Here's a class which is responsible for sending/receiving the URL (most of it is UI code. See sendURL and handleMessage/showURL).

Saturday, April 21, 2007

Skype Provider for ECF

ECF is soon going to make available a dev build for a Skype Provider. If you have some appropriate sounds, please consider donating them to us to use as a ring tone within Eclipse. See bug #182840.

Monday, April 02, 2007

ECF 1.0.0 milestone 6 released

ECF 1.0.0 milestone 6 released. Some cool new stuff...e.g.

1) A new 'bot' API/plugin (org.eclipse.ecf.presence.bot) to allow people to create IM and chat room robots that can respond to messages.
2) Committer Remy Suen has created a very cool Bot Framework Tutorial.
3) A history API for IM/chat room history.
4) Peer-to-peer file transfer over XMPP
5) Work on file transfer API to support the Equinox provisioning incubator effort.

Here's the download page: http://www.eclipse.org/ecf/downloads.php
New and Noteworthy: http://www.eclipse.org/ecf/NewAndNoteworthy.html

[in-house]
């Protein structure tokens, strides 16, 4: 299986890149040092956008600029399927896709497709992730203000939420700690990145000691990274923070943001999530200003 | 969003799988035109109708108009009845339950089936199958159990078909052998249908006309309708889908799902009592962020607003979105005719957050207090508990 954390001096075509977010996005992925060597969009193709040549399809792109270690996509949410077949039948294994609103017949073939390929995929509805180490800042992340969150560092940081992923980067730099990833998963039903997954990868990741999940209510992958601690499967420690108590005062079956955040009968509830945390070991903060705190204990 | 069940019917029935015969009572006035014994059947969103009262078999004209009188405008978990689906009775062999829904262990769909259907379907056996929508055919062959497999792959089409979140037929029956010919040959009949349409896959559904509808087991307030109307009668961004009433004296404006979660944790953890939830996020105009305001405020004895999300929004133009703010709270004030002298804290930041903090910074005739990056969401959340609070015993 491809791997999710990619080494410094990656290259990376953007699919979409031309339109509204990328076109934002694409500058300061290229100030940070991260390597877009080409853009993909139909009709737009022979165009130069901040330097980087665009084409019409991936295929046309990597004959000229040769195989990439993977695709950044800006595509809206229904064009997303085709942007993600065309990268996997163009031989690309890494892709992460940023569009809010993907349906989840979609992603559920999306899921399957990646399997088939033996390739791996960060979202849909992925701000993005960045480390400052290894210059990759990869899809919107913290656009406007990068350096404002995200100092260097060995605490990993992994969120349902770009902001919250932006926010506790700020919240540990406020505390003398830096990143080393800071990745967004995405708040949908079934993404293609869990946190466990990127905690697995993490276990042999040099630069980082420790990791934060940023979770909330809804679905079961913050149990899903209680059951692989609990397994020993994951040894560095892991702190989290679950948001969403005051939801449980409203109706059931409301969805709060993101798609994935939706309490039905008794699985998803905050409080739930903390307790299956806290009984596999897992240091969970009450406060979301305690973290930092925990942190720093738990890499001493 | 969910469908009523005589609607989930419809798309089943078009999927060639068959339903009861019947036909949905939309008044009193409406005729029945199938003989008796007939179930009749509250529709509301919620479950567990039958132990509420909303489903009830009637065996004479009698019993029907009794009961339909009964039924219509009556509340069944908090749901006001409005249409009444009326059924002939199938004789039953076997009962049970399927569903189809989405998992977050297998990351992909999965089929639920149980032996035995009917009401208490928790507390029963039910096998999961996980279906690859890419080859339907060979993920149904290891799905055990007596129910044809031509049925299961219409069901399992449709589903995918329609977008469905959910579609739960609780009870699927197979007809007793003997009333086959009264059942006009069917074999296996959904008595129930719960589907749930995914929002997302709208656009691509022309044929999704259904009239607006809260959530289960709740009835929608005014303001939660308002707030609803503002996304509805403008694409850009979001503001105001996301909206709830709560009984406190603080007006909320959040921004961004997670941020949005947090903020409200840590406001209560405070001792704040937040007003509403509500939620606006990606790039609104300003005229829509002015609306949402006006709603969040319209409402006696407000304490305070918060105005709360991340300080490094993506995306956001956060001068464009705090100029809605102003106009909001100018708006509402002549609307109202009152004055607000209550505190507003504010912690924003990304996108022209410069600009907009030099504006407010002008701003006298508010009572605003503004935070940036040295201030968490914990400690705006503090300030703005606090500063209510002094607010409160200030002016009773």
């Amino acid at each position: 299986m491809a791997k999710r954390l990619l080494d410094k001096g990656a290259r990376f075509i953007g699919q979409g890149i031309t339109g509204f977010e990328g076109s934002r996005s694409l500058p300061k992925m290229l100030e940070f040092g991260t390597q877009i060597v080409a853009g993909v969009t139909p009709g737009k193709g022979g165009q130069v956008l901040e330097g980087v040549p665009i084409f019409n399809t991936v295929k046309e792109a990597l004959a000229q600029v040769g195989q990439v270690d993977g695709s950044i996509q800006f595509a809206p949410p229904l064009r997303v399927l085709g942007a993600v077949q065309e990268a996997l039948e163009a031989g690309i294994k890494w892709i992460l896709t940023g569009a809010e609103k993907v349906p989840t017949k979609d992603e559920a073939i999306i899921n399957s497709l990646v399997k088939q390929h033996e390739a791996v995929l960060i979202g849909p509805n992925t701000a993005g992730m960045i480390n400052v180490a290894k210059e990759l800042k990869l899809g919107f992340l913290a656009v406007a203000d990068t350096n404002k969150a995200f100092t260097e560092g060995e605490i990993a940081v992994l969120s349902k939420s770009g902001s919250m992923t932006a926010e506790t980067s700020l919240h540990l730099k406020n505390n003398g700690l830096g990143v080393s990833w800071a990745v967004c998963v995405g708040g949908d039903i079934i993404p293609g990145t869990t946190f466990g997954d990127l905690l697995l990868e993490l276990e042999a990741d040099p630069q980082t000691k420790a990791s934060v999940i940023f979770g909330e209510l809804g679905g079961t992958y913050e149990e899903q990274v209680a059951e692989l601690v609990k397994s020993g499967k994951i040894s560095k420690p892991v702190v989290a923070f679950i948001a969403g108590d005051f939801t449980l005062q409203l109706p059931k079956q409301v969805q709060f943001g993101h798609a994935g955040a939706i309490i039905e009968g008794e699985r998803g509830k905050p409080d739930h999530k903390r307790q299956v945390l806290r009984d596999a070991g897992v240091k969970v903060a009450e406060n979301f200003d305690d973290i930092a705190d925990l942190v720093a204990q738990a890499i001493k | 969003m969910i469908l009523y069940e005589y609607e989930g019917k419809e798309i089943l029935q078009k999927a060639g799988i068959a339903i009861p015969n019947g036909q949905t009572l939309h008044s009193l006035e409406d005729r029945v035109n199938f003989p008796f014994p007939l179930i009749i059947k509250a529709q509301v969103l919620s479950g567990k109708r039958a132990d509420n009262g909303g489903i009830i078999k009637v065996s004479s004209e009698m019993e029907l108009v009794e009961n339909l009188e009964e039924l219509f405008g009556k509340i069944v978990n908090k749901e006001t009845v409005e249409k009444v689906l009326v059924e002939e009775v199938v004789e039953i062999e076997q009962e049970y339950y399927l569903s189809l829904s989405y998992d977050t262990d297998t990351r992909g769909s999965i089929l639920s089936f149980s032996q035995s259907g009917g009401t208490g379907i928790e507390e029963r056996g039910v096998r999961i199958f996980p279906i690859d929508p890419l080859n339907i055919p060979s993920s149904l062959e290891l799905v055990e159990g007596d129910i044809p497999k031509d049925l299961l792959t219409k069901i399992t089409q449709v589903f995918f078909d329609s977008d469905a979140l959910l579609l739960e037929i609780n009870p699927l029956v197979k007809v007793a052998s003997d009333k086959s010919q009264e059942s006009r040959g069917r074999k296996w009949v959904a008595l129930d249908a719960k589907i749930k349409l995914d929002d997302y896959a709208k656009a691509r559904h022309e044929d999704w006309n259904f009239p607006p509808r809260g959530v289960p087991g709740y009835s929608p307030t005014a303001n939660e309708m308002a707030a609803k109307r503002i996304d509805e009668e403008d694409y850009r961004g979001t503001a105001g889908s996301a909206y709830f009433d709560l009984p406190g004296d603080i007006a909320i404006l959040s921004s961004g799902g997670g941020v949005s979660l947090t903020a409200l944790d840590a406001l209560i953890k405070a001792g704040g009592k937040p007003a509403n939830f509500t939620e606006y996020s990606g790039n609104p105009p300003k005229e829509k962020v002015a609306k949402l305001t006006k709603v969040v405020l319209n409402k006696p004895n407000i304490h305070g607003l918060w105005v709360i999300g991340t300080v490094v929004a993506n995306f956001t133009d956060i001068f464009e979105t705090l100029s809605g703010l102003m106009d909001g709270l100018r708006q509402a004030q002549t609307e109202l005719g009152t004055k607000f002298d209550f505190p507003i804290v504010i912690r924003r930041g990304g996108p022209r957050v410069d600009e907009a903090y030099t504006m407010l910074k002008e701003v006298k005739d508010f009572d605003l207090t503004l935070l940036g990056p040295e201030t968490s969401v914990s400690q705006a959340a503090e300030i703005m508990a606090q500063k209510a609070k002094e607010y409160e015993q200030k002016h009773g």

And we've done lots of work on making the ECF core and API plugins able to run on any/all Equinox runtimes (e.g. servers, RCP, Eclipse, etc). See this bug here for details: bug #176322.

Next Up: Implementation of ECF call API with Jingle (Google Talk), and Skype as well as support for Europa M7, further work on supporting Equinox provisioning as needed, a continuous build server for daily integration builds, and bug fixes (of course).

Sunday, January 14, 2007

ECF 0.9.6 stable released

ECF is releasing 0.9.6 stable today (Jan 13, 2007). It has quite a few positive changes in the simplification of the presence API, the easier creation and customization of roster user interfaces via the new plugin: org.eclipse.ecf.presence.ui, use of the new connect and configuration wizard extension points, and lots of bug fixes. See here for the download, here for the New and Noteworthy, and here for the planned and completed fixes and enhancements.